This fall, as O'Malley is contemplating whether to run for the White House, he has already visited New York, Cleveland, and Tallahassee and Fort Lauderdale, Fla. Next week, he'll be in Houston to headline the Johnson Rayburn Richards Gala, a prominent fundraiser for Texas Democrats. In November, he'll serve a similar role at party events in New Hampshire and Pittsburgh.
"Astute politicians try to keep their options open, and that means adding potential supporters," said political analyst Stuart Rothenberg, author of the nonpartisan Rothenberg Political Report. "The insiders are always eager to meet someone who might be president one day." And the candidates, he said, "want to collect chips, just in case they need to use them down the line."
"This is not altruism," Rothenberg said. "This is politics."
Much of O'Malley's past political work outside Maryland involved trying to elect Democrats to statehouses as an official of the Democratic Governors Association, where O'Malley is finance chair and served two terms as chairman. But aides said he came to New Jersey on Friday for his own reasons, not at the behest of the DGA.
This year, he has hosted fundraisers for Iowa Rep. Bruce Baley, New Hampshire Sen. Jeanne Shaheen and Louisiana Sen. Mary Landrieu. O'Malley's also co-hosted fundraisers for Delaware Attorney General Beau Biden — son of Vice President Joe Biden — and Massachusetts Sen. Ed Markey.
In Pittsburgh, the Allegheny County Democratic Party saw O'Malley as "a logical" choice for the party's annual fundraiser with the county's legal and business communities, said executive director Nancy Patton Mills.
Not only does O'Malley's extended family live on the northern side of Pittsburgh, but "we also think he's an up-and-coming Democrat on the national stage," Mills said. "We're very excited about his future and see him, maybe, as the next vice president."
Polls of potential 2016 Democratic contenders put O'Malley far behind both Biden and former Secretary of State Hillary Clinton, neither of whom has announced intentions to run. But that hasn't stopped some high-profile Democrats from speculating how O'Malley would fit on a national ticket.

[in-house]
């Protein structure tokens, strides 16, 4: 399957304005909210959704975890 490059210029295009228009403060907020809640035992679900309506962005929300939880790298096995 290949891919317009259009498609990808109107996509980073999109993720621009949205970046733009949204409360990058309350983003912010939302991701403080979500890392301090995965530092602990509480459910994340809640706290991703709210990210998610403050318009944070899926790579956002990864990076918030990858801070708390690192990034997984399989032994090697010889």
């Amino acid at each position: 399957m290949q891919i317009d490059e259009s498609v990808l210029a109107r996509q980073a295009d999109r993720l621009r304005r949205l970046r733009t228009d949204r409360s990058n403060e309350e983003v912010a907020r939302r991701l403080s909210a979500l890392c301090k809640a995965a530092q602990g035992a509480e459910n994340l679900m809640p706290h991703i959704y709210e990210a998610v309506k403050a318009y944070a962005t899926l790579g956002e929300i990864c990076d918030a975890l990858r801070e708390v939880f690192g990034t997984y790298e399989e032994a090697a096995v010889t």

When Rep. Joaquin Castro of Texas gave an address to the Maryland Democratic Party's annual fundraising gala in September — speaking just ahead of O'Malley that night — he closed his remarks by describing a vision of hoping to watch Fox News commentator Bret Baier on Election Day.
"He will say, at 8:30 at night, we're going to call this election," Castro told the crowd. "The results from Texas and from other states have come in, and we're going to call this election for the Democratic ticket: Hillary Clinton and Gov. Martin O'Malley from Maryland."
Maryland Democrats cheered at the remark, which O'Malley did not mention during his speech that followed. Asked twice Friday whether he wanted to be vice president, O'Malley said, "I'm here for Barbara Buono. And I want my children to live in a country of more, not a country of less, and leadership matters."
As O'Malley spoke to the New Jersey Educators Association on Friday, the organization's vice president, Marie Blistan, leaned over to the group's secretary and whispered, "I've got to figure out how to vote for him."
Blistan was elated to learn that he is considering a bid for the presidency. "He's articulate, he's smart. He's a contender for everything, maybe even a vice president with Hillary Clinton," she said. "I want to vote for him as president."
Before O'Malley spoke to the New Jersey educators, Buono supporters played a campaign video that ended with Buono's remark that Christie "wants to be president. I want to be your governor."
O'Malley gave Buono a high five.